It doesn’t matter what your opinion of Apple is. It’s the only tech company in the world that can make a specific promise to its customers.
The promise is that every year, without needing to buy new hardware, your experience will get better. The way it delivers upon that promise is by releasing new software innovations for all its hardware (Macs, iPhones, iPads, etc.) on an annual basis. If you’re an Apple customer, you can expect that every single year Apple will look to solve current and future problems by making your computing products more useful and more functional through software updates.
(MORE: Apple Is a Software Company)
This is not something we can say about every company with a software platform. Google struggles immensely with this promise: even a year after its most recent software release, less than 10% of Android devices are running the latest software.
Microsoft has had a better history of getting new software into the hands of its customers at the time of release, but its software updates are released every three years or more when it comes to Windows and every two years or so when it comes to its mobile software.
For latest-generation software releases, Google and Microsoft face the same issue: since they both license their operating systems to independent third parties, it’s nearly impossible to promise that those hardware companies will be ready to support every new software release.
Because Apple controls its end-to-end user experience, it can make such promises.
Making Our Devices More Useful
What stands out to me as I look at the next Mac operating system, Mountain Lion, and the next iPad and iPhone operating system, iOS 6, is how Apple is focused on practical innovations and features. Many of the features it announced are extremely practical and useful. I believe this has a tremendous amount of value for many customers.
Take, for example, the advancements in the phone features. When a phone call comes in, you’ll be able to ignore it and automatically send a text message to the caller or set a reminder to call the person back. All with the quick touch of a button. This is extremely useful.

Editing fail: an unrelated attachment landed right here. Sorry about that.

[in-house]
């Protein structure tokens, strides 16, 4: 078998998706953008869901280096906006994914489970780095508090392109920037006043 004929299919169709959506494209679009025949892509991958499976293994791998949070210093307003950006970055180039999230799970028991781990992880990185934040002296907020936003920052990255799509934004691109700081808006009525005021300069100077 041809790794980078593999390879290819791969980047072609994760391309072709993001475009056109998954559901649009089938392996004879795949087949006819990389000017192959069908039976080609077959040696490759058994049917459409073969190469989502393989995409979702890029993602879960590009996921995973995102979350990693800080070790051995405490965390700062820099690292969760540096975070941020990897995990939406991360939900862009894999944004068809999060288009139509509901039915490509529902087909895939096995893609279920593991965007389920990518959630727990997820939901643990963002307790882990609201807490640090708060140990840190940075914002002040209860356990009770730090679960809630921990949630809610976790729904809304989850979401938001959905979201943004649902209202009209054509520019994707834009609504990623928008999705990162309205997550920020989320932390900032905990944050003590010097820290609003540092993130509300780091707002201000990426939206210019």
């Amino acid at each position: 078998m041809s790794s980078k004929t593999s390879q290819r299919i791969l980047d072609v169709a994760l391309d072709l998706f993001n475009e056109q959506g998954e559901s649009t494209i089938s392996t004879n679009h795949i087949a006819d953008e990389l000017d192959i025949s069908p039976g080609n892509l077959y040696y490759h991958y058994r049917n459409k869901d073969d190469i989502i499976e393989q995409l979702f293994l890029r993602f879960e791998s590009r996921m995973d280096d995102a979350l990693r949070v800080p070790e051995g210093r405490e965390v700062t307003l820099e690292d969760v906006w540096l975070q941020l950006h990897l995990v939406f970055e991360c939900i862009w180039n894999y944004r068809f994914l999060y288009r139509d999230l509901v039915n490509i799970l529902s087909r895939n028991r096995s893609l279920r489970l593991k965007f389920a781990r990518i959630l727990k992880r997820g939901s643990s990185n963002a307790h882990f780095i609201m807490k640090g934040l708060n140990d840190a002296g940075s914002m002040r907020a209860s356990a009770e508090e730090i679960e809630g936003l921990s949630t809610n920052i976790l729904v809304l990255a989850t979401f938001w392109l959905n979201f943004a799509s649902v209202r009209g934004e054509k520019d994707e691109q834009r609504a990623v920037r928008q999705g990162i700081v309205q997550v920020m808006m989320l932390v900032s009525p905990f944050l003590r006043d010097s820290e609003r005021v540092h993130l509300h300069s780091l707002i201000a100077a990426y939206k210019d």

Or take the new feature in Safari called iCloud tabs. It allows you to bring up a website on your Mac and then move to your iPad or iPhone and pull up that same website with the touch of a button. This is an extremely useful feature and one that you’ll appreciate if you Safari on a computer and an iPad or iPhone frequently.
With these new features in Mountain Lion and iOS, Apple has demonstrated that it’s interested in solving real-world problems for its customers.
This is the fundamental reason Apple is leading when it comes to next-generation mobile devices like smartphones and tablets. The company seems genuinely interested in solving problems and making devices like smart phones, tablets and computers more useful and functional for everyday customers.
Siri Gets Smarter
Think what you will of your experience with Siri, but the service is about to get a lot more useful.
The first iteration of Siri tends to be interesting and even novel — I use it mostly to set reminders and automate certain tasks — but the impeding update seems to add a lot more functionality. When I watched the updated Siri demo, I saw many things that resonated with me as features I would find useful and practical — like getting sports scores and players’ stats. Or searching for restaurants and making reservations, all from within Siri. These are the kinds of useful and functional features that Apple has been focused on for its next major software release.
With this promise that Apple is delivering upon — that every year it will improve your experience through software — it seems hard to make a strong case for why consumers shouldn’t invest in the Apple ecosystem.
Unique Innovations for Each Market
Lastly, something that I think has been largely missed is how Apple is uniquely innovating for a region like China. Solving next-generation personal-computing problems is no trivial task, let alone looking to solve them uniquely for each region. When it comes to China, this is exactly what Apple is doing.
I expect that Apple’s growth in China is not by coincidence, but because of its approach to uniquely innovate and solve region-specific problems through the use of software. This is something, again, that every Apple customer in every part of the world can be confident in. Apple will look to make your experience better through software every single year.
Time will tell how Apple’s competitors respond. My opinion is that they’re focused on other things like just getting a software release out the door or trying to get support for their latest operating systems. Apple doesn’t have those problems, so it can focus on solving current and future problems for its customers.
In the end, I believe the market will appreciate Apple’s attention to detail and its desire to bring customers the most innovative software on an annual basis.
Bajarin is the director of consumer technology analysis and research at Creative Strategies Inc., a technology industry analysis and market intelligence firm in Silicon Valley.